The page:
Kerry didn’t spend weeks claiming he had been cheated out of the presidency, badgering state election officials and demanding that Congress do something about it.
Most people probably didn’t even remember Boxer had challenged Ohio; her objection received one vote in the Senate — her own.
But Trump and his followers, with the help of social media, turned the routine requirement that Congress count the electoral votes into another test of loyalty for Republicans, who have spent the last four years getting blasted for even small breaks with the president.
Oklahoma City Mayor David Holt, who was a Republican state senator before becoming mayor and was never a Trump supporter, wrote a column last week for the online publication Bulwark in which he called on elected officials to tell the public the truth.
Holt wrote, “Here is the truth: President Donald Trump did not win the 2020 election. It wasn’t even particularly close.”
He said the statement by Lankford and other Republican senators about challenging the electoral votes was another example of politicians telling people what they wanted to hear.
“The senators did not present evidence of any widespread fraud, they merely cited ‘allegations’ that are ‘widespread,’ and then offered polling numbers as evidence of voter distrust,” the mayor wrote.
Trump won every county in Oklahoma, twice. And a poll last month by Amber Integrated of Oklahoma City showed 79% of registered Oklahoma Republican voters believe there was election fraud, and 80% of them approve of Trump’s election challenges.
Six of the seven members of Oklahoma’s congressional delegation are up for reelection in two years — Inhofe is the only one who is not — and none is probably worried about a Democratic challenger. As Republican primaries in 2018 and 2020 showed, fidelity to Trump has been required for GOP candidates in Oklahoma.
Cole has been involved in Oklahoma politics for more than 40 years: as a campaign worker, as chair of the Oklahoma Republican Party, as a state senator, as secretary of state and as a political consultant who recruited candidates like J.C. Watts Jr., Steve Largent, Tom Coburn and Frank Lucas.
He has been in Congress since 2003 and is a leading member of Appropriations and Rules committees, where he has forged strong bipartisan relationships. His district includes all or part of 15 counties, running from Tinker Air Force Base in Oklahoma County to Norman, Chickasha, Lawton, Ardmore, Duncan, Ada, Waurika and Moore, the town where he grew up and still lives.
Asked whether his position on the electoral votes would be part of his legacy, he said, "I don’t know. That’s up to people. Certainly some people, it may, and I recognize that, and they’re free to draw their opinions.
“On the other hand, as I said, and I think I said it pretty directly in my statement, this is what the opinion in my district is. ... I feel like I owed it to my constituents to be their voice on this, to be their vote on this.”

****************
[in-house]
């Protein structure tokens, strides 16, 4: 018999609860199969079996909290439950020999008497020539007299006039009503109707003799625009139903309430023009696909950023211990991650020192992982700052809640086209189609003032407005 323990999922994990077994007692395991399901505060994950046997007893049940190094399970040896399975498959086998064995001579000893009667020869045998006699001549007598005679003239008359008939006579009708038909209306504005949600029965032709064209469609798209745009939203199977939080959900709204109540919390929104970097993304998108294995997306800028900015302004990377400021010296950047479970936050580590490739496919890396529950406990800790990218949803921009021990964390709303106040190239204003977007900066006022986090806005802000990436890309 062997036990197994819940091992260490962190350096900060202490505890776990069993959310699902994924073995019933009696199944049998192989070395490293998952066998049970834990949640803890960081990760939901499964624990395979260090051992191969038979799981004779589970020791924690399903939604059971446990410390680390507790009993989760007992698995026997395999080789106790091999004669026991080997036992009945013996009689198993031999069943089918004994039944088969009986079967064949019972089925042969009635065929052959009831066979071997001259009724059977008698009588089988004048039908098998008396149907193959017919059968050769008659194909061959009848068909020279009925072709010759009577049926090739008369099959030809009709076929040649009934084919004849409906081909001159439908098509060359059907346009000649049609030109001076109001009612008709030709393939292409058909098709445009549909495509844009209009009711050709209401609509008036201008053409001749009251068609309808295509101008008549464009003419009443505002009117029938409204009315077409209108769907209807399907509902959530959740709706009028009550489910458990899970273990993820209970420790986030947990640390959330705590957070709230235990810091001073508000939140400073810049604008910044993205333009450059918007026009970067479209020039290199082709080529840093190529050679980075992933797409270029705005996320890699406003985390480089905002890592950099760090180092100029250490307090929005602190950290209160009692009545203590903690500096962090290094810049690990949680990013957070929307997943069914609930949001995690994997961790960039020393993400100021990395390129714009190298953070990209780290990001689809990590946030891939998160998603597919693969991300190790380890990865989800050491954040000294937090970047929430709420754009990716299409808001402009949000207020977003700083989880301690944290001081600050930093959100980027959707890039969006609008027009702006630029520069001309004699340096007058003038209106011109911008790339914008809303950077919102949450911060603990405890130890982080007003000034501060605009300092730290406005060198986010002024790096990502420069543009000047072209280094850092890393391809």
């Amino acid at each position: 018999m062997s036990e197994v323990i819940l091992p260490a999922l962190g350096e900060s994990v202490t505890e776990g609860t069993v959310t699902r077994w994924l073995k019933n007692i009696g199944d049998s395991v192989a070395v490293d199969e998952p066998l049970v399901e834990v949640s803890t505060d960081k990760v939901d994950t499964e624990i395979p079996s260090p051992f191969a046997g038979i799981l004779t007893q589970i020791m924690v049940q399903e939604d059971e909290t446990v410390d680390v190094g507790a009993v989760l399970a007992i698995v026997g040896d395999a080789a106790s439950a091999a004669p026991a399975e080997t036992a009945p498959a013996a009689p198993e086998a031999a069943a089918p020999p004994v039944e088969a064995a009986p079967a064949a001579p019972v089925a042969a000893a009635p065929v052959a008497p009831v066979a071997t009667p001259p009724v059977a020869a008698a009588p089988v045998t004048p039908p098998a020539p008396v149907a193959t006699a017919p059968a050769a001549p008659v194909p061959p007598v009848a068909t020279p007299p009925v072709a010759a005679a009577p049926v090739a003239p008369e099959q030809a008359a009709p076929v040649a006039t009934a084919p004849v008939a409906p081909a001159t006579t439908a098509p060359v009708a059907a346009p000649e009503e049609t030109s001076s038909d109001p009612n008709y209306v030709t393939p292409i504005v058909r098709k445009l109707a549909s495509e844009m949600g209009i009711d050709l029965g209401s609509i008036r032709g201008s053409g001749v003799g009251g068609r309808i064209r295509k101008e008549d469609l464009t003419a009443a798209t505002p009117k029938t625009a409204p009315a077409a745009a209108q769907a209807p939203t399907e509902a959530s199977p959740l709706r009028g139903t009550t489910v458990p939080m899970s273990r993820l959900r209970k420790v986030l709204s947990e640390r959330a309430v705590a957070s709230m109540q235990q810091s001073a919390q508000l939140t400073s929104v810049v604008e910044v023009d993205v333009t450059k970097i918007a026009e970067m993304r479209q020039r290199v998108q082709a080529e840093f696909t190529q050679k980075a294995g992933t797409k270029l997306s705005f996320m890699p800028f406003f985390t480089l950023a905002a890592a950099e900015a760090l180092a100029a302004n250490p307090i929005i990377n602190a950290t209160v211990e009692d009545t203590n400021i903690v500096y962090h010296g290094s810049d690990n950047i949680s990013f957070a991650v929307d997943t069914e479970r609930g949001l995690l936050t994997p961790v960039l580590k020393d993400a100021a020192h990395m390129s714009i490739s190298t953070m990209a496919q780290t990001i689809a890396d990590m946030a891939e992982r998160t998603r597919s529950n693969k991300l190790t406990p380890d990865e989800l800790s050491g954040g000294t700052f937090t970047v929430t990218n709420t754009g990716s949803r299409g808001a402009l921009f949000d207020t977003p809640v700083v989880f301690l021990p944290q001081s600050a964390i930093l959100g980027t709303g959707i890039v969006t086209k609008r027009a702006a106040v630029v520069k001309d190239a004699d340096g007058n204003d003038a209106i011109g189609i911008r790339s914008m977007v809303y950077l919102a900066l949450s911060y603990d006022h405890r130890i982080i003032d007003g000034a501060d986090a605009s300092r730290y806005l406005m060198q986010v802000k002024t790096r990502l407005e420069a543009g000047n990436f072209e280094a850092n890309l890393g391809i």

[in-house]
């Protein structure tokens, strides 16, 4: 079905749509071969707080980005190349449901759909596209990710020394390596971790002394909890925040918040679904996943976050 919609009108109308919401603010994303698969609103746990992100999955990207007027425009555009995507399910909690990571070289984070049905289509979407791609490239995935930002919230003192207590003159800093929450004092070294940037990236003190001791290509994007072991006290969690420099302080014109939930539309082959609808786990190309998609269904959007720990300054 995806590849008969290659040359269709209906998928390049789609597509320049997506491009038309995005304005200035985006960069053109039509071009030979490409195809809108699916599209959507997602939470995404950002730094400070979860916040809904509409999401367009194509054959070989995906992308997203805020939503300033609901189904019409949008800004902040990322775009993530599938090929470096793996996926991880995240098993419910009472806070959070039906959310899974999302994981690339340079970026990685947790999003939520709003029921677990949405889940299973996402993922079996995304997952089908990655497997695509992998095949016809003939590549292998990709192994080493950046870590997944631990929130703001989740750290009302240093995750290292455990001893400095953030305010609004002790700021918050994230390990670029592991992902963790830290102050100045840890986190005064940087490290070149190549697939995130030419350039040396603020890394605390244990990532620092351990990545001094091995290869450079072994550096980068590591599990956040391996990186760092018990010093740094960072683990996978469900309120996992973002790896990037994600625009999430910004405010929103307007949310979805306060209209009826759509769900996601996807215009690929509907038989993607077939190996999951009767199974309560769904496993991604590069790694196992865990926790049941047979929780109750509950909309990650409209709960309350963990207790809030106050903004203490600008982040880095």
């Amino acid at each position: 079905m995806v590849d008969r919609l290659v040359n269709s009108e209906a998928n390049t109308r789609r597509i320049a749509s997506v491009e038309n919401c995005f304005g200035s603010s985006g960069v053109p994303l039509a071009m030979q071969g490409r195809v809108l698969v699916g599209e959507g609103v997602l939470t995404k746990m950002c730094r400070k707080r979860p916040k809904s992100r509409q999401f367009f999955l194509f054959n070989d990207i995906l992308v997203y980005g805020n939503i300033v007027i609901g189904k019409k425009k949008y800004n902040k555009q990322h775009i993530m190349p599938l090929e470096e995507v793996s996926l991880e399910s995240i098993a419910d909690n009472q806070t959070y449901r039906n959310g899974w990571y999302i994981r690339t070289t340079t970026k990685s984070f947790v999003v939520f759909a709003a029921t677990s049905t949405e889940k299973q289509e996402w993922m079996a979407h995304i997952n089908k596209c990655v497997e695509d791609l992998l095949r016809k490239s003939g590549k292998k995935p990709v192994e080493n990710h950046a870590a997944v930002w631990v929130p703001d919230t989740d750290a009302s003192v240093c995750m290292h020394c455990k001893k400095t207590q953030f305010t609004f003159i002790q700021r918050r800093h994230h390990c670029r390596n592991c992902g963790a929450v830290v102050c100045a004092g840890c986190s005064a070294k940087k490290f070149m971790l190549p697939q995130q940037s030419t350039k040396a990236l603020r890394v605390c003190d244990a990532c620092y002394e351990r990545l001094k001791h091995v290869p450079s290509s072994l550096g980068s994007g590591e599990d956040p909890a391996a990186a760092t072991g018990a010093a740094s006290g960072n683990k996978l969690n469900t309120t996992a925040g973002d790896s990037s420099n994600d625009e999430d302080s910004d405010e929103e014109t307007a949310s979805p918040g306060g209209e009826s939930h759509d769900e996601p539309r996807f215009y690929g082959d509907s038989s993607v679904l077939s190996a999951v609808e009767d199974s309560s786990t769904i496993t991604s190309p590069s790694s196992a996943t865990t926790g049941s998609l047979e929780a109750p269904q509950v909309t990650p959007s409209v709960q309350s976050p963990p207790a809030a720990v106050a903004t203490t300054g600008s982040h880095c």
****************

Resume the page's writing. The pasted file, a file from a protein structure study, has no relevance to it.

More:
Lankford has been in the Senate since 2015 and was in the House for four years before that.
Asked whether the challenges would be part of his legacy, he said, “If I’m known for standing up for voting rights? I hope I am. That’s what I fought for in 2017, '18 and '19 — trying to be able to fix all the issues with the Secure Elections Act that I was working with (Minnesota Sen.) Amy Klobuchar on for three years. We dramatically increased the number of paper ballots across the country in that three-year time period.
“Obviously, everyone’s going to have their own twist as they write about this, as they talk about it, as they put it out on social media, their own bitter diatribes, whatever it may be, one direction or the other.
“But I have stood for election security for years. This is part of standing for election security.”
Inhofe, who has been in Congress since 1987, first as a House member, then as a senator beginning in late 1994, has made thousands of votes, many of great consequence, including authorizing the use of force in the Middle East.
He said he has lost friends over his refusal to back Trump’s effort to overturn electoral votes. He opposed the effort, he said, in order to uphold his oath to the U.S. Constitution.
“The states are supposed to do all this stuff in qualifying people to be electors for president of the United States,” Inhofe said. “They’re supposed to do it. Liberals have historically wanted to federalize what the states are supposed to do. That’s just contrary to what Republicans believe.
“What (Republicans supporting the challenges) are doing is — they kind of turned it around and said, ‘We need to be doing this, Congress needs to step in because the states didn’t do it right.’ That’s something that bothers me. The Constitution is the Constitution. It doesn’t change because there’s a decision you didn’t like.”